Thinning the herd


One of the better analogies I’ve ever heard for Twitter is that it’s like a really crowded party: there are lots of conversations going on at any one time, and just like at a party one can casually listen in on a number of them simultaneously and choose to engage those that are most interesting. I’ve been trying to execute that metaphor for the last year or so, gradually following more and more people and accepting that there will be important stuff that I miss as a result. The upside is that I get exposed to more interesting stuff than I might otherwise find. But upon reflection, most of the “interesting stuff” I’ve been seeing on Twitter is largely ephemera: small time wasters that entertain me for a minute or two, and then fade away forever.

Since my first tweet in late 2007, I have made a pretty conscious choice to limit the number of people I follow on Twitter. I only have so much capacity each day to read what’s happening in the world, and the more people I follow the less I can consume from any of them. I regularly stop following people who get really tedious or simply tweet so much as to dominate my feed. And I’ve resolved for 2012 to further reduce the number of people I follow.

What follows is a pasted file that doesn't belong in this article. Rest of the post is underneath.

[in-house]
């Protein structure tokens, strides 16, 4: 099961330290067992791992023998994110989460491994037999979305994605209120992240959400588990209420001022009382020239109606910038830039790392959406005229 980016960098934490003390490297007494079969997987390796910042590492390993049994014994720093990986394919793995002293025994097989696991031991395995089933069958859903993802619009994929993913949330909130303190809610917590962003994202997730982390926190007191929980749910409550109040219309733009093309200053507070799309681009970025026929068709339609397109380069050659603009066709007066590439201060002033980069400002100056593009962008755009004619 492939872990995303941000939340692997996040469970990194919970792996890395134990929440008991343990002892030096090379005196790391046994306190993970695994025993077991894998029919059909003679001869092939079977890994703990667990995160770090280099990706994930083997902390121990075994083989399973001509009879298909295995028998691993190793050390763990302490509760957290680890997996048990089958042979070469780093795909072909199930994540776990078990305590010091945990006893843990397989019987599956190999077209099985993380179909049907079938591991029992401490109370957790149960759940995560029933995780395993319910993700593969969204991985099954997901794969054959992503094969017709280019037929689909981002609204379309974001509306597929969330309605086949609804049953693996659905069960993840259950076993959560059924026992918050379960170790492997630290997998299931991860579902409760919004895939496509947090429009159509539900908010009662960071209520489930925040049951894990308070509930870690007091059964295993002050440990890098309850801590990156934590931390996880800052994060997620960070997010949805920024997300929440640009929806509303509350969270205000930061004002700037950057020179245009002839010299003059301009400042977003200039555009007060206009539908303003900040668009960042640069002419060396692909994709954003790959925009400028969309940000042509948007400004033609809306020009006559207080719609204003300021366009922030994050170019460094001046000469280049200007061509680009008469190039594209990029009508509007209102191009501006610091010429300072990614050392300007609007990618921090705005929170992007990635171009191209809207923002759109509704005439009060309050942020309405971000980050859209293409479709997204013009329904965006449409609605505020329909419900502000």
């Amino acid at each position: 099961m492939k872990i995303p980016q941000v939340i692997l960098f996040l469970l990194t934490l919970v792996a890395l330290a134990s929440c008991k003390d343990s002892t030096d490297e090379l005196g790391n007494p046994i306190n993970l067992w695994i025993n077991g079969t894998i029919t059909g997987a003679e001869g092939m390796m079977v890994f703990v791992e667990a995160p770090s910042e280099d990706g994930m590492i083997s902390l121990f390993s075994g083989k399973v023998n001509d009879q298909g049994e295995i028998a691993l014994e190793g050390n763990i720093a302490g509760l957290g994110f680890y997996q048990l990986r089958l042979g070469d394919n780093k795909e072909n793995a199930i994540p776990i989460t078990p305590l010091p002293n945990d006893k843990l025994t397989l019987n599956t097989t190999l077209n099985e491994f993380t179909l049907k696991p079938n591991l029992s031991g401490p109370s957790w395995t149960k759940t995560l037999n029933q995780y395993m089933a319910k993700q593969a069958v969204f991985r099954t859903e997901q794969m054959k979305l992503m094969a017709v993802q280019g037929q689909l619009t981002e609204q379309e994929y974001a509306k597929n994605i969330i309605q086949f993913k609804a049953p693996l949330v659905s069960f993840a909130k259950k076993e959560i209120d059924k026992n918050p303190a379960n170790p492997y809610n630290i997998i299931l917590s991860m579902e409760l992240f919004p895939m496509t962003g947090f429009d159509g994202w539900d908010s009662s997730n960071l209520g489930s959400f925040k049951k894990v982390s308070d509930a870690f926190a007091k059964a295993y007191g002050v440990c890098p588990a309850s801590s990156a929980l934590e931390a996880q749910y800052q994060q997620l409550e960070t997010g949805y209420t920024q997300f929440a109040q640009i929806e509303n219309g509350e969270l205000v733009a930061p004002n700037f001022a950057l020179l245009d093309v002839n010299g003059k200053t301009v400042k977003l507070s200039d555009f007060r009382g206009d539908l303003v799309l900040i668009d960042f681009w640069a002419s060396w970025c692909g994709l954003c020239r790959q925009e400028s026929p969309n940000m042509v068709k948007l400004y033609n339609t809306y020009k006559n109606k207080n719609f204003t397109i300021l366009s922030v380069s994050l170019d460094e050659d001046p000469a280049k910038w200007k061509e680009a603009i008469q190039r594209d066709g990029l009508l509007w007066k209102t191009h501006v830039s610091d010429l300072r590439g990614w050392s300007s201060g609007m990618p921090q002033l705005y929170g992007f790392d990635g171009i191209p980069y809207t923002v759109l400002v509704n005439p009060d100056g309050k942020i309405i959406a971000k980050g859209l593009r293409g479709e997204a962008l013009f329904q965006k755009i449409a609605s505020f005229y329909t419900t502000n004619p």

I’ve decided to retire from the “crowded party” and instead focus on the people about which I really care, or at least those people who have things to say that affect my life. I already have plenty of ephemera in my life (anyone reading Boing Boing has enough ephemera to keep them busy all week long!), so I don’t really need to be exposed to more.

Whereas Owen has decided to abandon Twitter, I’ve purged many from the list of people I follow on Twitter down this morning, and will likely reduce it even further in the days ahead. For the time being, I’ve elected to keep following a few “noisy” people (Cory Doctorow and William Gibson being the most prolific) because I do get some interesting news of the world from these folks.

This may well reduce the overall utility of Twitter, but I hope that it will improve my sense of connectedness to the people about which I care.

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